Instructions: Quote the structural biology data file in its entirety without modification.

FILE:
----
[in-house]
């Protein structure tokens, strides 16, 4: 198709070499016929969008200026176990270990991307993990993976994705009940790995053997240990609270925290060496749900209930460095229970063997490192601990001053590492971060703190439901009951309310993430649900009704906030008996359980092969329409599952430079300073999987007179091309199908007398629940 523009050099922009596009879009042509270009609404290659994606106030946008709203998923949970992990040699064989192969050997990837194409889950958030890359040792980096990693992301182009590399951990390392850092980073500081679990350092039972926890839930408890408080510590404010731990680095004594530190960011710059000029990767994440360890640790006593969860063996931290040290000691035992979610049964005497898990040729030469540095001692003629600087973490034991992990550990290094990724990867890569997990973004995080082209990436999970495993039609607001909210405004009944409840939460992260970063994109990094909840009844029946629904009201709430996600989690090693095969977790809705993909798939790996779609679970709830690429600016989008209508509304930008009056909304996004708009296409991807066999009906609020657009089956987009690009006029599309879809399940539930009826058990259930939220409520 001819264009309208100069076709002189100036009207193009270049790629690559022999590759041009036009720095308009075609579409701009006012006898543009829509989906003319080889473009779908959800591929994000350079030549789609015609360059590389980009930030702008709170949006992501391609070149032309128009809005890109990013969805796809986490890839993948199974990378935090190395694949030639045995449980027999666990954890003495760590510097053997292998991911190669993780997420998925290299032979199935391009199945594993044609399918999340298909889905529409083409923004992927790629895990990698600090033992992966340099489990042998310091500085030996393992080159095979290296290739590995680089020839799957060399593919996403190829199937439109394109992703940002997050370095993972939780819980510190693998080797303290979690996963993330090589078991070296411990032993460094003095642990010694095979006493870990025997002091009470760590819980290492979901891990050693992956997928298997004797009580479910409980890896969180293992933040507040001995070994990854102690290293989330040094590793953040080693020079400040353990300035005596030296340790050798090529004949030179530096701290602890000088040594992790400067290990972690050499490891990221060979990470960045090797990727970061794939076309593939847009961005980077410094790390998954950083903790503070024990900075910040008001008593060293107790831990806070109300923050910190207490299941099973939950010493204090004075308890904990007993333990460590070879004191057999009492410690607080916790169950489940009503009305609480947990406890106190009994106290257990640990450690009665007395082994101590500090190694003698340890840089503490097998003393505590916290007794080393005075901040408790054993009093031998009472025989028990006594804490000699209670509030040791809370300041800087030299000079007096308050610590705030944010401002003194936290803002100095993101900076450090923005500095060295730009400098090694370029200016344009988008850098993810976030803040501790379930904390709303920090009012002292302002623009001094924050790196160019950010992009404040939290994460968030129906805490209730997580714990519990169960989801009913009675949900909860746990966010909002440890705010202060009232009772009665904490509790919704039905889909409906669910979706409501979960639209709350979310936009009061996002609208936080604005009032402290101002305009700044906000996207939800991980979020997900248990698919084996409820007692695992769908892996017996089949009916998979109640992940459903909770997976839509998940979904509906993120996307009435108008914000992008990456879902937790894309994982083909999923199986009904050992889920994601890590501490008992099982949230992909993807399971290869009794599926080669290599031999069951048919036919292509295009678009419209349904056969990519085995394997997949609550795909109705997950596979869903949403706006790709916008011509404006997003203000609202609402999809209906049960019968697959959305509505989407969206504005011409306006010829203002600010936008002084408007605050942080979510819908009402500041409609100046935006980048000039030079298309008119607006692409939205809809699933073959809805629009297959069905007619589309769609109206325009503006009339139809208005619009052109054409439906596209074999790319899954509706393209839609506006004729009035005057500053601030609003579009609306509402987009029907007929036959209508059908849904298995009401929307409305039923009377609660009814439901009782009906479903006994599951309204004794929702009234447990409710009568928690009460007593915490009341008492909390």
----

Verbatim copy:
[in-house]
């Protein structure tokens, strides 16, 4: 198709070499016929969008200026176990270990991307993990993976994705009940790995053997240990609270925290060496749900209930460095229970063997490192601990001053590492971060703190439901009951309310993430649900009704906030008996359980092969329409599952430079300073999987007179091309199908007398629940 523009050099922009596009879009042509270009609404290659994606106030946008709203998923949970992990040699064989192969050997990837194409889950958030890359040792980096990693992301182009590399951990390392850092980073500081679990350092039972926890839930408890408080510590404010731990680095004594530190960011710059000029990767994440360890640790006593969860063996931290040290000691035992979610049964005497898990040729030469540095001692003629600087973490034991992990550990290094990724990867890569997990973004995080082209990436999970495993039609607001909210405004009944409840939460992260970063994109990094909840009844029946629904009201709430996600989690090693095969977790809705993909798939790996779609679970709830690429600016989008209508509304930008009056909304996004708009296409991807066999009906609020657009089956987009690009006029599309879809399940539930009826058990259930939220409520 001819264009309208100069076709002189100036009207193009270049790629690559022999590759041009036009720095308009075609579409701009006012006898543009829509989906003319080889473009779908959800591929994000350079030549789609015609360059590389980009930030702008709170949006992501391609070149032309128009809005890109990013969805796809986490890839993948199974990378935090190395694949030639045995449980027999666990954890003495760590510097053997292998991911190669993780997420998925290299032979199935391009199945594993044609399918999340298909889905529409083409923004992927790629895990990698600090033992992966340099489990042998310091500085030996393992080159095979290296290739590995680089020839799957060399593919996403190829199937439109394109992703940002997050370095993972939780819980510190693998080797303290979690996963993330090589078991070296411990032993460094003095642990010694095979006493870990025997002091009470760590819980290492979901891990050693992956997928298997004797009580479910409980890896969180293992933040507040001995070994990854102690290293989330040094590793953040080693020079400040353990300035005596030296340790050798090529004949030179530096701290602890000088040594992790400067290990972690050499490891990221060979990470960045090797990727970061794939076309593939847009961005980077410094790390998954950083903790503070024990900075910040008001008593060293107790831990806070109300923050910190207490299941099973939950010493204090004075308890904990007993333990460590070879004191057999009492410690607080916790169950489940009503009305609480947990406890106190009994106290257990640990450690009665007395082994101590500090190694003698340890840089503490097998003393505590916290007794080393005075901040408790054993009093031998009472025989028990006594804490000699209670509030040791809370300041800087030299000079007096308050610590705030944010401002003194936290803002100095993101900076450090923005500095060295730009400098090694370029200016344009988008850098993810976030803040501790379930904390709303920090009012002292302002623009001094924050790196160019950010992009404040939290994460968030129906805490209730997580714990519990169960989801009913009675949900909860746990966010909002440890705010202060009232009772009665904490509790919704039905889909409906669910979706409501979960639209709350979310936009009061996002609208936080604005009032402290101002305009700044906000996207939800991980979020997900248990698919084996409820007692695992769908892996017996089949009916998979109640992940459903909770997976839509998940979904509906993120996307009435108008914000992008990456879902937790894309994982083909999923199986009904050992889920994601890590501490008992099982949230992909993807399971290869009794599926080669290599031999069951048919036919292509295009678009419209349904056969990519085995394997997949609550795909109705997950596979869903949403706006790709916008011509404006997003203000609202609402999809209906049960019968697959959305509505989407969206504005011409306006010829203002600010936008002084408007605050942080979510819908009402500041409609100046935006980048000039030079298309008119607006692409939205809809699933073959809805629009297959069905007619589309769609109206325009503006009339139809208005619009052109054409439906596209074999790319899954509706393209839609506006004729009035005057500053601030609003579009609306509402987009029907007929036959209508059908849904298995009401929307409305039923009377609660009814439901009782009906479903006994599951309204004794929702009234447990409710009568928690009460007593915490009341008492909390």